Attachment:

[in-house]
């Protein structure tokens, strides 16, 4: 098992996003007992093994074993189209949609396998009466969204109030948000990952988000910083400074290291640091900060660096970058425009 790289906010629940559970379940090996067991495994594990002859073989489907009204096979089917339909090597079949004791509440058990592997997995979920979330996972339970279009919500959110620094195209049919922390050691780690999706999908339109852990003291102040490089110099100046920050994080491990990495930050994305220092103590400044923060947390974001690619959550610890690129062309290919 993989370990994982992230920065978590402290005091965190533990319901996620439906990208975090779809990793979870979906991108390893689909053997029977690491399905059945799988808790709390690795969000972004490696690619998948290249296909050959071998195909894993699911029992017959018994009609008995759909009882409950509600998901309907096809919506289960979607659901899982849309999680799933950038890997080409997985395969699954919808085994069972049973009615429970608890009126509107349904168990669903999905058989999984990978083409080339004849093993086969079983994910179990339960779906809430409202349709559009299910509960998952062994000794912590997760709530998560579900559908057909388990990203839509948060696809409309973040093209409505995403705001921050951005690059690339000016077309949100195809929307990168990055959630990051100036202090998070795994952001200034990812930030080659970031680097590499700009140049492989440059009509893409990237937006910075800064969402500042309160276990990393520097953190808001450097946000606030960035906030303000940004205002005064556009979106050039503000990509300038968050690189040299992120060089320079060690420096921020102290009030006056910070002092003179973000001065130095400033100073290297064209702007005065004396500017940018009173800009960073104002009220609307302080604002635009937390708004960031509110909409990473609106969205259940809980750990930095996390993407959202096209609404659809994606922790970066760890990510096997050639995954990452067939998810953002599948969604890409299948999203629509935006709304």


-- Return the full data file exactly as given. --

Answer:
[in-house]
């Protein structure tokens, strides 16, 4: 098992996003007992093994074993189209949609396998009466969204109030948000990952988000910083400074290291640091900060660096970058425009 790289906010629940559970379940090996067991495994594990002859073989489907009204096979089917339909090597079949004791509440058990592997997995979920979330996972339970279009919500959110620094195209049919922390050691780690999706999908339109852990003291102040490089110099100046920050994080491990990495930050994305220092103590400044923060947390974001690619959550610890690129062309290919 993989370990994982992230920065978590402290005091965190533990319901996620439906990208975090779809990793979870979906991108390893689909053997029977690491399905059945799988808790709390690795969000972004490696690619998948290249296909050959071998195909894993699911029992017959018994009609008995759909009882409950509600998901309907096809919506289960979607659901899982849309999680799933950038890997080409997985395969699954919808085994069972049973009615429970608890009126509107349904168990669903999905058989999984990978083409080339004849093993086969079983994910179990339960779906809430409202349709559009299910509960998952062994000794912590997760709530998560579900559908057909388990990203839509948060696809409309973040093209409505995403705001921050951005690059690339000016077309949100195809929307990168990055959630990051100036202090998070795994952001200034990812930030080659970031680097590499700009140049492989440059009509893409990237937006910075800064969402500042309160276990990393520097953190808001450097946000606030960035906030303000940004205002005064556009979106050039503000990509300038968050690189040299992120060089320079060690420096921020102290009030006056910070002092003179973000001065130095400033100073290297064209702007005065004396500017940018009173800009960073104002009220609307302080604002635009937390708004960031509110909409990473609106969205259940809980750990930095996390993407959202096209609404659809994606922790970066760890990510096997050639995954990452067939998810953002599948969604890409299948999203629509935006709304």